Workers who will enter contaminated areas of the Blue Grass plant during operations are now training in suits designed specifically to protect them from exposure to chemical agent.
“The government requested a suit be created for the chemical demilitarization program, starting with the first disposal site on Johnston Atoll,” said Ken Fells, operations support manager, Bechtel Parsons Blue Grass. “It had to be protective against chemical agent and tough enough to stand up to plant maintenance work, yet be flexible enough to allow workers to perform their duties.”
Demilitarization Protective Ensembles, affectionately known as moon suits, are made from pressed polyvinyl chloride and are designed to resist direct chemical-agent contact, Fells said. Workers will wear support equipment, including a cooling vest, an air tank and communications gear, which can weigh up to 70 pounds, inside the suit. Participants are currently training in the suits.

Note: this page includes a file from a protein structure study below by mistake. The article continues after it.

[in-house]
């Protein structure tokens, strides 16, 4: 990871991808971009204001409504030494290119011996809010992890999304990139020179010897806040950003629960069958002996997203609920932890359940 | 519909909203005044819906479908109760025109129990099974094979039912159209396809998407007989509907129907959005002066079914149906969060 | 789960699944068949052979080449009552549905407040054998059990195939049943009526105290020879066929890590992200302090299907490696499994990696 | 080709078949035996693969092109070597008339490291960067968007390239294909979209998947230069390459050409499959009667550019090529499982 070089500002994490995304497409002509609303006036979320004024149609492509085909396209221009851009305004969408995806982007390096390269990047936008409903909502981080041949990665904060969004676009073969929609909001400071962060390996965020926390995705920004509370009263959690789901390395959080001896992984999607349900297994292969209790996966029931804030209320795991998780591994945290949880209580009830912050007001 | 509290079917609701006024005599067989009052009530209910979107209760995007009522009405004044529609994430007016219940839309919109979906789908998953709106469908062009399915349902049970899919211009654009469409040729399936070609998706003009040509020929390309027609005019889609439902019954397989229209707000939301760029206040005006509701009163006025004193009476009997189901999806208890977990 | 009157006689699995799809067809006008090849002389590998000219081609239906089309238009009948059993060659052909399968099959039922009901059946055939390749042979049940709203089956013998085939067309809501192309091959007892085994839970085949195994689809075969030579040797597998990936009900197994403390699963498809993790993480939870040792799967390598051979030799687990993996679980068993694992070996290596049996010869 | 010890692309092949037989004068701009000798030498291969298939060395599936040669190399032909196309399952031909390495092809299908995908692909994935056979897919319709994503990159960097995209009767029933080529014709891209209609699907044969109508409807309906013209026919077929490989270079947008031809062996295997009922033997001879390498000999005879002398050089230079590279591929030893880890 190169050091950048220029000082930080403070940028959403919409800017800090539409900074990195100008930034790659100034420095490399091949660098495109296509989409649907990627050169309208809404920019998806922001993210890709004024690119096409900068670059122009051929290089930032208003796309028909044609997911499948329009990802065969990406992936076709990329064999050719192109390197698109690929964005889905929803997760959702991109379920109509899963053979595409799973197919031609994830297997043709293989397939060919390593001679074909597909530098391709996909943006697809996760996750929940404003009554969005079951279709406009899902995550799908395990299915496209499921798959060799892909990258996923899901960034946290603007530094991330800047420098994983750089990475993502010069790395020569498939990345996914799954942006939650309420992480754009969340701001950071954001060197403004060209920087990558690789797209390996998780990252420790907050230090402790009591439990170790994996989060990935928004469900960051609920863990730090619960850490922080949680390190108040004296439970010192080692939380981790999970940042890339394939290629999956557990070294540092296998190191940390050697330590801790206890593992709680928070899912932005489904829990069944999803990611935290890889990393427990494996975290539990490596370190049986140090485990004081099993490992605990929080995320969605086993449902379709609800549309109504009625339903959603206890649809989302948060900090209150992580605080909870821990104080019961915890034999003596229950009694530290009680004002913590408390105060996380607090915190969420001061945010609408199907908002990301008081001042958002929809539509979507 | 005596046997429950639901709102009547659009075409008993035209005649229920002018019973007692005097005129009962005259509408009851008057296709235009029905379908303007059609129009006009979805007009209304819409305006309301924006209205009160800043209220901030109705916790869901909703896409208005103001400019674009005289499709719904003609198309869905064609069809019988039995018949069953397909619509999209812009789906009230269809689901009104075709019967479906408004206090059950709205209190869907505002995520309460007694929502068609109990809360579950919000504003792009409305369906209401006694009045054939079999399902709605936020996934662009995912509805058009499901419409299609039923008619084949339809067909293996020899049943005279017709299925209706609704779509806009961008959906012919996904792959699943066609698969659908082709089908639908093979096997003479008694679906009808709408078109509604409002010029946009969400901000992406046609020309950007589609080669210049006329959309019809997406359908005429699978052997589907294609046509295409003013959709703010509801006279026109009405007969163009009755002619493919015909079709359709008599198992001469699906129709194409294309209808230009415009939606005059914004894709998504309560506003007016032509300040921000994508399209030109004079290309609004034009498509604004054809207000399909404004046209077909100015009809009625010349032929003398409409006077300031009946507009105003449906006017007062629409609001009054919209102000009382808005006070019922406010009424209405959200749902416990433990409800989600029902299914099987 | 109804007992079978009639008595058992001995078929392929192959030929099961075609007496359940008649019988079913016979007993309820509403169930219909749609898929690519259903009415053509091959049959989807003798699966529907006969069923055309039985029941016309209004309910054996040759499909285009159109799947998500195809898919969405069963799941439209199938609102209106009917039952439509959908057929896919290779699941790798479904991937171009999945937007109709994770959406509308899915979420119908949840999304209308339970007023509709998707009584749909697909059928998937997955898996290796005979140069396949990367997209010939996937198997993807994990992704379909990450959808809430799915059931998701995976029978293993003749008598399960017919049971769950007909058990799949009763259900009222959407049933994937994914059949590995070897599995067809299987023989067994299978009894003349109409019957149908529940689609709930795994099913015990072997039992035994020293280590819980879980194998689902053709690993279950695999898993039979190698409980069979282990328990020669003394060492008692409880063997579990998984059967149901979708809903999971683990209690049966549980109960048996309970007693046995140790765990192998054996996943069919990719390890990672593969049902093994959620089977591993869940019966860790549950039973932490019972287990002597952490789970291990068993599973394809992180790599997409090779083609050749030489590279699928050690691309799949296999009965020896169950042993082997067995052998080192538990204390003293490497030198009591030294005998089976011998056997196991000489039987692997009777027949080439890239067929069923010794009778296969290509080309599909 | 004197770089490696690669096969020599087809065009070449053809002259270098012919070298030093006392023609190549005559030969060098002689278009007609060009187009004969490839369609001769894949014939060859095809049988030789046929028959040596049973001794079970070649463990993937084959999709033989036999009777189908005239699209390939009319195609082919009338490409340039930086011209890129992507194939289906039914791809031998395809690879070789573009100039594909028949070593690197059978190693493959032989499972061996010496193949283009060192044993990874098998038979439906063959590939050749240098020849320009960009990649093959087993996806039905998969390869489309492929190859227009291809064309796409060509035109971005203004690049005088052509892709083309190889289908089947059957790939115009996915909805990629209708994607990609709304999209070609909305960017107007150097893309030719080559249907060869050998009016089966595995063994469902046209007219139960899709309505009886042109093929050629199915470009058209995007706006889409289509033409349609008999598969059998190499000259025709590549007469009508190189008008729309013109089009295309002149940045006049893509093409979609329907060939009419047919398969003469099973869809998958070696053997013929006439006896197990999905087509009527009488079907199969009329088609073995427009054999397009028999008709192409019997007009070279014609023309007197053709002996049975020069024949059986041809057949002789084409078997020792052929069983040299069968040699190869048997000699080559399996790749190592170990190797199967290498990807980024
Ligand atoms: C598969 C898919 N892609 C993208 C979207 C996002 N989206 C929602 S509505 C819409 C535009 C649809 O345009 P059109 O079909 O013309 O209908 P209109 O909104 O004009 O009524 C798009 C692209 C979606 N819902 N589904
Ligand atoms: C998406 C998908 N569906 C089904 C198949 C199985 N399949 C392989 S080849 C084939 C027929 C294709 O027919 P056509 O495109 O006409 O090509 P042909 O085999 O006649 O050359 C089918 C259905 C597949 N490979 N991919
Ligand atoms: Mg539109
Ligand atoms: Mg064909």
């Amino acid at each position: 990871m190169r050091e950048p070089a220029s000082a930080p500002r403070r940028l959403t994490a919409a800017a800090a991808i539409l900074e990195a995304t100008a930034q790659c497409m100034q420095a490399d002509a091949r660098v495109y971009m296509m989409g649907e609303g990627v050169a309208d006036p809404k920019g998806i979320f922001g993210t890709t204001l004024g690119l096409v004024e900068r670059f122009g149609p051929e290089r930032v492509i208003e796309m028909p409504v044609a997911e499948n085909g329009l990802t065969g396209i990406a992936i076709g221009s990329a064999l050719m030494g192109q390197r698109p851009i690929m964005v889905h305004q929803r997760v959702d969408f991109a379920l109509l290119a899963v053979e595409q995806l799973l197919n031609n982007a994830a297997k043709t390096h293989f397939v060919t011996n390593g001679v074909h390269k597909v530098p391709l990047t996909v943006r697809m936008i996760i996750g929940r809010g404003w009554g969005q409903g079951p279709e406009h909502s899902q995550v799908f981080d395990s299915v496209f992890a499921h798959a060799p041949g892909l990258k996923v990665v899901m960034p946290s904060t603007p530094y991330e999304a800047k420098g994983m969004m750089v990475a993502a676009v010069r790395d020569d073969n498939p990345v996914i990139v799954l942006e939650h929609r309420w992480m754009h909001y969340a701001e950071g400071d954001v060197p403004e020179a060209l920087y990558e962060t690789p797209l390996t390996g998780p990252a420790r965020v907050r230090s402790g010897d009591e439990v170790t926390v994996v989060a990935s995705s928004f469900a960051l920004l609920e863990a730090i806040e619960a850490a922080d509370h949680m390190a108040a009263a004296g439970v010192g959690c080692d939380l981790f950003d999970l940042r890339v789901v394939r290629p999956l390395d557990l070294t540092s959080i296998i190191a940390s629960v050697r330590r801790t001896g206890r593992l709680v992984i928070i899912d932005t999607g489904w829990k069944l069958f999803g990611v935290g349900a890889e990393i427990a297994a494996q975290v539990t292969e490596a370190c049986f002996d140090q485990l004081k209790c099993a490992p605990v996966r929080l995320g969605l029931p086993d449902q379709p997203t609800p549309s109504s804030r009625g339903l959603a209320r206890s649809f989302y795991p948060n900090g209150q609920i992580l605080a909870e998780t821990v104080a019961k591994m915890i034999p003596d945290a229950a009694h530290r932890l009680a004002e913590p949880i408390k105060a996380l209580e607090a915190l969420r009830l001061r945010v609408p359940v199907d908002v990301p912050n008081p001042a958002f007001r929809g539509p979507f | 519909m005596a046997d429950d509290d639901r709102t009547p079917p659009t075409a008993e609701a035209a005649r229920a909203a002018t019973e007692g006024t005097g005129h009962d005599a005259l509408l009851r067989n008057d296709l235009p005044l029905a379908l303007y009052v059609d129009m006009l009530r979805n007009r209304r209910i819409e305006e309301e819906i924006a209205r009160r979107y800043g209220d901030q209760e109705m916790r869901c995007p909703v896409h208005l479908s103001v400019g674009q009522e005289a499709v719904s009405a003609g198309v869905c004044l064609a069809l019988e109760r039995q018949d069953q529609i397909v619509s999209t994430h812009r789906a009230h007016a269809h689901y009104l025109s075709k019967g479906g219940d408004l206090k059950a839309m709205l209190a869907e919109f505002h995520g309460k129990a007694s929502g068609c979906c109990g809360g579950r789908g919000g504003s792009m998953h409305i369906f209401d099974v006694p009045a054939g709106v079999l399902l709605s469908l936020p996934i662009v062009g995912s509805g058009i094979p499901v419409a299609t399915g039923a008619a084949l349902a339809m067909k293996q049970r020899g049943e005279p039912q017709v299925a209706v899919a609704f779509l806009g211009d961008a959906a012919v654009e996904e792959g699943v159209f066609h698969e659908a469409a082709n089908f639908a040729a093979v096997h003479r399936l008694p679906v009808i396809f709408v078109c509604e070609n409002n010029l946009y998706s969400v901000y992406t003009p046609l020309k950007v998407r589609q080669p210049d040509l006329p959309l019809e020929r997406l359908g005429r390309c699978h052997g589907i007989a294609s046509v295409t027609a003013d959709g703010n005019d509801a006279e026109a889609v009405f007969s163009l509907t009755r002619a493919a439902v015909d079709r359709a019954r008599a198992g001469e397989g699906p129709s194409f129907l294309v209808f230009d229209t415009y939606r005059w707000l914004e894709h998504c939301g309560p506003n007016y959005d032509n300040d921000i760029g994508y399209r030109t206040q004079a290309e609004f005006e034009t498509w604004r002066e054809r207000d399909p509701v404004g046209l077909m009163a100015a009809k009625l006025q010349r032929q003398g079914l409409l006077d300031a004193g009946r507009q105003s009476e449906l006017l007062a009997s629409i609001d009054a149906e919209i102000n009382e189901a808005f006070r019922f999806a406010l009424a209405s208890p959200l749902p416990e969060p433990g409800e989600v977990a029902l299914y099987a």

“The material is rigorously tested under government controls and then sent to the suit manufacturer,” Fells said. “The same vendor has made the suits for the duration of the demilitarization program. I feel very confident the suit is very safe.”
Workers may be in the suit for up to four hours as they put it on and get sealed into it, perform their duties, decontaminate each other and then get cut out of the suit, Fells said. Used suits will be properly processed as hazardous waste.